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Dictatorship and demand: the politics of consumerism in East Germany

And to accomplish this, the Party would have to appease the population's appetite for at least basic consumer goods like nice clothes and decent food. Thus, Landsman portrays the SED as caught in a serious dilemma as it worked towards building socialism: if they pushed too hard, they would lose power, but if they bent too far backwards to appease the every wish and need of consumers, they would never get around to the main goal of building socialism. Landsman's argument then is that the one side of the tension was caused by a group of officials and organizations within the government, and to some extent the Party, pulling the behemoth SED and GDR government apparatus towards the needs of consumers.

Landsman calls this the "consumer supply lobby" and this is important because in past literature on this subject a kind of false dichotomy has been set up pitting the "people" against "the state," replete with divided camps of "top-down" and "bottom-up" GDR historians Ilko-Sascha Kowalczuk against Andreas Ludwig, for example. The first chapter, "Production and Consumption: Establishing Priorities," focuses on the very early days of the Soviet occupation, and does a wonderful job of laying out very clearly the productivist approach of the pre-GDR state apparatus, the Deutsche Wirtschaftskommission DWK , essentially a puppet of the SMAG high command.

The crisis of these first few years was simply life itself, as he puts it: "Deprivation, demoralization, and despair continued to shape the life of the Soviet zone. It was only after several groups, such as officials within the state labor union, the FDGB, complained to the DWK that workers simply could not work while suffering from hunger, that the SMAG issued the notorious order , which was the first of many failed attempts to square this circle by doling out more calories--but only for those engaged in the kinds of productivist work favored by the Soviets and the SED heavy industry.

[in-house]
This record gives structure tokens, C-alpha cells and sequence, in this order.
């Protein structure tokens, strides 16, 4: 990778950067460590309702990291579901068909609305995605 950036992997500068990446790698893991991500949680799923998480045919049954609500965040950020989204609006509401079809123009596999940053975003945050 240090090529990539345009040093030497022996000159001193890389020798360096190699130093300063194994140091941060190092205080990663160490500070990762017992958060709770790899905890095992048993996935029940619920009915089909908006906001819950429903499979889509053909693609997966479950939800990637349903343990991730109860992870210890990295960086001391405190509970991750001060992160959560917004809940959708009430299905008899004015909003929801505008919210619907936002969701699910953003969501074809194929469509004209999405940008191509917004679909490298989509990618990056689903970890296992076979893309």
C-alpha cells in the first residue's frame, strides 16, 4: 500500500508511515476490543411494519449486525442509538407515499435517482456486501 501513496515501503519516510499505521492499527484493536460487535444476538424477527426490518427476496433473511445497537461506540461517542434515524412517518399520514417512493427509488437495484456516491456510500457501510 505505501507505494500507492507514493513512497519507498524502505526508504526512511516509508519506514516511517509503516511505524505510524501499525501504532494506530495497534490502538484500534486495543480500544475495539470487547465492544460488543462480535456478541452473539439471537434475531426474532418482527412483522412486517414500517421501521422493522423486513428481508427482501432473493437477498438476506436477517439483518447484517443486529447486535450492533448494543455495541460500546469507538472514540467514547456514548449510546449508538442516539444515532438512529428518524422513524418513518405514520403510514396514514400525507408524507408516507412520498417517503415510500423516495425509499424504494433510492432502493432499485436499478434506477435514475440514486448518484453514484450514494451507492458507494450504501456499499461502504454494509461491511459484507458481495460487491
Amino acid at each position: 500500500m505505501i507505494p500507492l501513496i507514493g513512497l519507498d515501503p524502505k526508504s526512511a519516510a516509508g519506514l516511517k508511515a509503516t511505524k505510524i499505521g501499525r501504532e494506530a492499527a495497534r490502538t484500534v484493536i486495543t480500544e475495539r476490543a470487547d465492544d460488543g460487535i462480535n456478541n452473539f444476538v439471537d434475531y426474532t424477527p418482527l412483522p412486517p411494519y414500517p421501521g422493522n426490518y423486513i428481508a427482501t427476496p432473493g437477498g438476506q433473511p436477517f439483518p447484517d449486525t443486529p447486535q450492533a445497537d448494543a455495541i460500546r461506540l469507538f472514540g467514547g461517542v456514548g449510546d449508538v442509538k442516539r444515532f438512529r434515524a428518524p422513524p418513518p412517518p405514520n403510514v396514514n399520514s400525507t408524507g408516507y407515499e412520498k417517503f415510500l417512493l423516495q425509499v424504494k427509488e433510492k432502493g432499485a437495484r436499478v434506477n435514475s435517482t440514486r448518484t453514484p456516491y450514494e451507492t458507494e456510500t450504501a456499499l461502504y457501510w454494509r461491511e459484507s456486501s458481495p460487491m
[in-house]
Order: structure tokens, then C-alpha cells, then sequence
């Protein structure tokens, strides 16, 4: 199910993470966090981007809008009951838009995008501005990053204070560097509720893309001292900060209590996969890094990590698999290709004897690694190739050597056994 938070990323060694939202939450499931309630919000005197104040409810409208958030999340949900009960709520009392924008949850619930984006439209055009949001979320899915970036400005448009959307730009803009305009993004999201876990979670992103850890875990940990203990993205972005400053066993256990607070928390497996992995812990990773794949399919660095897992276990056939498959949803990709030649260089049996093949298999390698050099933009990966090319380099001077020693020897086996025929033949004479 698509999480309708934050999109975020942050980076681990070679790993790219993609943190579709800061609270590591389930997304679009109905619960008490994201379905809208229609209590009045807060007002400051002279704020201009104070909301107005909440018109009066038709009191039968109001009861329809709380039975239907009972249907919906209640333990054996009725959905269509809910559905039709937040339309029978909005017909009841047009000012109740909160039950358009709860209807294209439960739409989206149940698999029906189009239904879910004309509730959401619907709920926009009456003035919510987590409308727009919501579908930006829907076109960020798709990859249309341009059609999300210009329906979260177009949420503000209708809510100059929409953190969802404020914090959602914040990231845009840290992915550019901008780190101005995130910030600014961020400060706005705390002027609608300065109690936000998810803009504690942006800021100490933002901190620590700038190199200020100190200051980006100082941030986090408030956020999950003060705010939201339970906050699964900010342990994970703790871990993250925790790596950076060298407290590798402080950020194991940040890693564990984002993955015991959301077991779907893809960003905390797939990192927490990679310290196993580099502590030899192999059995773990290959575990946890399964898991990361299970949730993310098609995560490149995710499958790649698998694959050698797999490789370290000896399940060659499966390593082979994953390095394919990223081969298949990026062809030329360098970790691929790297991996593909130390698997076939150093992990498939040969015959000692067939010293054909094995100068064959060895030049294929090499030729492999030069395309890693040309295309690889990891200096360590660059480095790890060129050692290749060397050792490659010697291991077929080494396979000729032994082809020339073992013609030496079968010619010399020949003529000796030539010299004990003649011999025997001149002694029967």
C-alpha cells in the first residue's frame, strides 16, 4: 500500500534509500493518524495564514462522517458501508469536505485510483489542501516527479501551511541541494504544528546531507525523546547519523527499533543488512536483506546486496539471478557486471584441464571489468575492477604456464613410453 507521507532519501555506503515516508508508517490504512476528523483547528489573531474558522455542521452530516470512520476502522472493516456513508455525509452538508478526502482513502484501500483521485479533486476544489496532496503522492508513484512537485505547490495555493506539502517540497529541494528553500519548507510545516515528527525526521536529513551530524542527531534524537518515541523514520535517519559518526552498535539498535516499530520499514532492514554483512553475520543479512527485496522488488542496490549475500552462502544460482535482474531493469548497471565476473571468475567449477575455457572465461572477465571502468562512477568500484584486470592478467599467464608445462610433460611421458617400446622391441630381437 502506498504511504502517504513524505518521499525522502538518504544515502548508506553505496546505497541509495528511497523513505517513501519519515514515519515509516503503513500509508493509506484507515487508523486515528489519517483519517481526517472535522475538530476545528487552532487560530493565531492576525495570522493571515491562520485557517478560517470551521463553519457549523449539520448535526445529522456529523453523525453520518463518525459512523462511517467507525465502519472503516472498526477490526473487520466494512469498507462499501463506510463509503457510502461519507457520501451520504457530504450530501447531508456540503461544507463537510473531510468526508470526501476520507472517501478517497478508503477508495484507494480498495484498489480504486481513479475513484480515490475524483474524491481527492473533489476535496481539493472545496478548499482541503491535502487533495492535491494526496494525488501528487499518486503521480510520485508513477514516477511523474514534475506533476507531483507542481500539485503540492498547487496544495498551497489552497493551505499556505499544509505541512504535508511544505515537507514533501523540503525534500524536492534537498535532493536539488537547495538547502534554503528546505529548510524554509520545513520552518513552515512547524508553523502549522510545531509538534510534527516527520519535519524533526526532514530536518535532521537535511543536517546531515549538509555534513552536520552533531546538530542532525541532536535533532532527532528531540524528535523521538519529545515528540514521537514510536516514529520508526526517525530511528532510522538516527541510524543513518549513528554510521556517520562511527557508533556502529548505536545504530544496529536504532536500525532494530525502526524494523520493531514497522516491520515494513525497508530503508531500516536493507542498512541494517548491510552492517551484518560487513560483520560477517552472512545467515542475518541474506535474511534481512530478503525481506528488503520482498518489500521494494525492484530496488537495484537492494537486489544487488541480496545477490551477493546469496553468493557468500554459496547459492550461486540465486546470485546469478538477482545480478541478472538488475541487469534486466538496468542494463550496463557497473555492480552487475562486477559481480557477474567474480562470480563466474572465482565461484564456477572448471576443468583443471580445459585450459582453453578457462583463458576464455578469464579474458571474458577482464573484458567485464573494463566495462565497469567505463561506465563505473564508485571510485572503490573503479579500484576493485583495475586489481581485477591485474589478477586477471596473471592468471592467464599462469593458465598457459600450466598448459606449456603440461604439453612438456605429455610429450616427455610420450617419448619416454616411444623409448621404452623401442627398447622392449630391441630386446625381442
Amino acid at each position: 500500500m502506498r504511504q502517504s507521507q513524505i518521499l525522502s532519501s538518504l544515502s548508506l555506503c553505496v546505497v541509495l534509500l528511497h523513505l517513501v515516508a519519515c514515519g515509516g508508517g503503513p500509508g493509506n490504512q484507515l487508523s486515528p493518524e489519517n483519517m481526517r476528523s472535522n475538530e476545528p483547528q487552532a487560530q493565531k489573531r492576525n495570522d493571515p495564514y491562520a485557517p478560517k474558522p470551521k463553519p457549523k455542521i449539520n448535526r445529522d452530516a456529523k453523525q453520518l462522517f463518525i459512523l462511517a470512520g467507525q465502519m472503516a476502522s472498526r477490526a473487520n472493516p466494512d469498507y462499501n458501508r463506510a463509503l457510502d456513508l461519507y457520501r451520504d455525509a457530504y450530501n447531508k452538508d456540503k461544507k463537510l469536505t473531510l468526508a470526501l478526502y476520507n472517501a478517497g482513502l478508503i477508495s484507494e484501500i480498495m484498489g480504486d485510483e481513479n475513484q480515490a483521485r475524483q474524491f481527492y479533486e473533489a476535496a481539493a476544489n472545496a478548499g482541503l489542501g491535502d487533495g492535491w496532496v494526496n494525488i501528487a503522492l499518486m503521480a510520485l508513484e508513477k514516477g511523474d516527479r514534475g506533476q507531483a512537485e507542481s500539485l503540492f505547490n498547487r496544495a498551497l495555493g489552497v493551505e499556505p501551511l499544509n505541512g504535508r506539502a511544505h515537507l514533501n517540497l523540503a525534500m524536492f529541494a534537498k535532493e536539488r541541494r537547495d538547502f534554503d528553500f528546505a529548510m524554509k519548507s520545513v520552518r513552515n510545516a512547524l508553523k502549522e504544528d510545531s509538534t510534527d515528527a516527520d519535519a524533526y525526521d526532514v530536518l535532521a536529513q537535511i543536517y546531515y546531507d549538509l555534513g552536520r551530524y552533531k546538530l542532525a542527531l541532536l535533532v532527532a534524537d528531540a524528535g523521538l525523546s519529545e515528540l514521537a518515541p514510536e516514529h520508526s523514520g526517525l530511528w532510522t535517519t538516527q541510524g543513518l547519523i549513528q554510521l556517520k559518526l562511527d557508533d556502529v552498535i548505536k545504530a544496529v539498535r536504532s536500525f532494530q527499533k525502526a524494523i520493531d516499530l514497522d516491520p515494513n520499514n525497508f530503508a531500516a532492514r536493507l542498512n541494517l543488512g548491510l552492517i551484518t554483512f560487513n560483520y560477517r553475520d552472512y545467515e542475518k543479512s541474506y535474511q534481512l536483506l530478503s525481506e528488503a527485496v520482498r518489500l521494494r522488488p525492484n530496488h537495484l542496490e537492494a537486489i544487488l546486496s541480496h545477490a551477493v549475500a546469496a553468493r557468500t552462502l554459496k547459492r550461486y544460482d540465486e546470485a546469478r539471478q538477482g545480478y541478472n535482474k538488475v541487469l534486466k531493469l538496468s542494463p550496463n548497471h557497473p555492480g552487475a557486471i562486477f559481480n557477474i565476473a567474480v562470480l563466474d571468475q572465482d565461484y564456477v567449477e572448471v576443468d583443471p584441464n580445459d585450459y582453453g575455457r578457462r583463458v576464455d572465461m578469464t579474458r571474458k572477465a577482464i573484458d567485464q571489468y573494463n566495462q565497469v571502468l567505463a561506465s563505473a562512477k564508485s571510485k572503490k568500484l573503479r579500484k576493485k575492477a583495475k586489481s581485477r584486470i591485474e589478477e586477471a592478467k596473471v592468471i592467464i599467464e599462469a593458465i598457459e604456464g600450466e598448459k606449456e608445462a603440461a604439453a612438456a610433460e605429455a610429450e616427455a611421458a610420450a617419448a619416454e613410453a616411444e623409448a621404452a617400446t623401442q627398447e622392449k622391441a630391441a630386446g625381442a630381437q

The currency reform has a bit of an over-glossed patina, as Landsman points out, and it was not exactly as though all store shelves filled magically overnight with a cornucopia of modern consumer goods.

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Nonetheless, the East German leadership promptly buried their heads in the sand of the collected writings of Marx and Lenin, predicting with confidence that the whole thing was a sham and would end in massive unemployment for the western zone--whereas the Soviets promptly told them to start upping the supplies for consumers and enlarging Order for more workers. This was not the only point in time at which the Soviets would put pressure on the SED to start paying attention to the needs of consumers.

Considering that for a long time Russians generally thought of Germany as a quasi-paradise of the good life, and that the USSR's master plan was to ship its raw materials to East Germany and get top-quality manufactured goods in return for its own citizens, the fact that Russians had to tell Germans to pull their act together on the consumer front ought to tell us how bad the situation in East Germany for consumers really was.